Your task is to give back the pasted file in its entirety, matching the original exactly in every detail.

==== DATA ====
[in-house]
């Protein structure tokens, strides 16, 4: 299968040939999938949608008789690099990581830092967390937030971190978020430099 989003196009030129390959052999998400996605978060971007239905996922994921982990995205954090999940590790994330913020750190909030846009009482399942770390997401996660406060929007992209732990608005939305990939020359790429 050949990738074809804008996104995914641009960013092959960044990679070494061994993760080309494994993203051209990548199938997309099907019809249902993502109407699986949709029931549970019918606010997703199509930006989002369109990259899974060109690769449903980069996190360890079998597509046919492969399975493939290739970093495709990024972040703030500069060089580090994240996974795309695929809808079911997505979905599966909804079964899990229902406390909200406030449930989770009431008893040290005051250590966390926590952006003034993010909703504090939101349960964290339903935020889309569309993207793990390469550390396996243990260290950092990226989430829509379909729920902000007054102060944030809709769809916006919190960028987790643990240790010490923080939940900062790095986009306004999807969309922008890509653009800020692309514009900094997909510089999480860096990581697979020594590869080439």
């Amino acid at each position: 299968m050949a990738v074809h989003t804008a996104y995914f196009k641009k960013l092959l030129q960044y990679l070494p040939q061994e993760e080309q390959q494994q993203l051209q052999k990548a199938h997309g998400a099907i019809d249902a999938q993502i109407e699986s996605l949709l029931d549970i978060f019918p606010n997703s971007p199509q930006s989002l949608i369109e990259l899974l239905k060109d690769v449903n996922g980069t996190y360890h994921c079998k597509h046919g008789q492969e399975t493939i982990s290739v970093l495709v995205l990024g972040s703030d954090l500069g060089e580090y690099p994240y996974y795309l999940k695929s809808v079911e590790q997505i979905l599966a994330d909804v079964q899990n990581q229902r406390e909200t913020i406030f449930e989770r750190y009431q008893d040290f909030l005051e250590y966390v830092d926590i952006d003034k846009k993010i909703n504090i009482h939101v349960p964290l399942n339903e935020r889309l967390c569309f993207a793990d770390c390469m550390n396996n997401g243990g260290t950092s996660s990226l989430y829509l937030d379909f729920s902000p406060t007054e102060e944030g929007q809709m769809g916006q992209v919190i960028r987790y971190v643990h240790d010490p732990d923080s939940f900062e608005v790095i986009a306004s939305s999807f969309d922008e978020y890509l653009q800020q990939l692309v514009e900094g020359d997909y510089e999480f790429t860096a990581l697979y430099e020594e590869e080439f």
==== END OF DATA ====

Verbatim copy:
[in-house]
């Protein structure tokens, strides 16, 4: 299968040939999938949608008789690099990581830092967390937030971190978020430099 989003196009030129390959052999998400996605978060971007239905996922994921982990995205954090999940590790994330913020750190909030846009009482399942770390997401996660406060929007992209732990608005939305990939020359790429 050949990738074809804008996104995914641009960013092959960044990679070494061994993760080309494994993203051209990548199938997309099907019809249902993502109407699986949709029931549970019918606010997703199509930006989002369109990259899974060109690769449903980069996190360890079998597509046919492969399975493939290739970093495709990024972040703030500069060089580090994240996974795309695929809808079911997505979905599966909804079964899990229902406390909200406030449930989770009431008893040290005051250590966390926590952006003034993010909703504090939101349960964290339903935020889309569309993207793990390469550390396996243990260290950092990226989430829509379909729920902000007054102060944030809709769809916006919190960028987790643990240790010490923080939940900062790095986009306004999807969309922008890509653009800020692309514009900094997909510089999480860096990581697979020594590869080439």
């Amino acid at each position: 299968m050949a990738v074809h989003t804008a996104y995914f196009k641009k960013l092959l030129q960044y990679l070494p040939q061994e993760e080309q390959q494994q993203l051209q052999k990548a199938h997309g998400a099907i019809d249902a999938q993502i109407e699986s996605l949709l029931d549970i978060f019918p606010n997703s971007p199509q930006s989002l949608i369109e990259l899974l239905k060109d690769v449903n996922g980069t996190y360890h994921c079998k597509h046919g008789q492969e399975t493939i982990s290739v970093l495709v995205l990024g972040s703030d954090l500069g060089e580090y690099p994240y996974y795309l999940k695929s809808v079911e590790q997505i979905l599966a994330d909804v079964q899990n990581q229902r406390e909200t913020i406030f449930e989770r750190y009431q008893d040290f909030l005051e250590y966390v830092d926590i952006d003034k846009k993010i909703n504090i009482h939101v349960p964290l399942n339903e935020r889309l967390c569309f993207a793990d770390c390469m550390n396996n997401g243990g260290t950092s996660s990226l989430y829509l937030d379909f729920s902000p406060t007054e102060e944030g929007q809709m769809g916006q992209v919190i960028r987790y971190v643990h240790d010490p732990d923080s939940f900062e608005v790095i986009a306004s939305s999807f969309d922008e978020y890509l653009q800020q990939l692309v514009e900094g020359d997909y510089e999480f790429t860096a990581l697979y430099e020594e590869e080439f």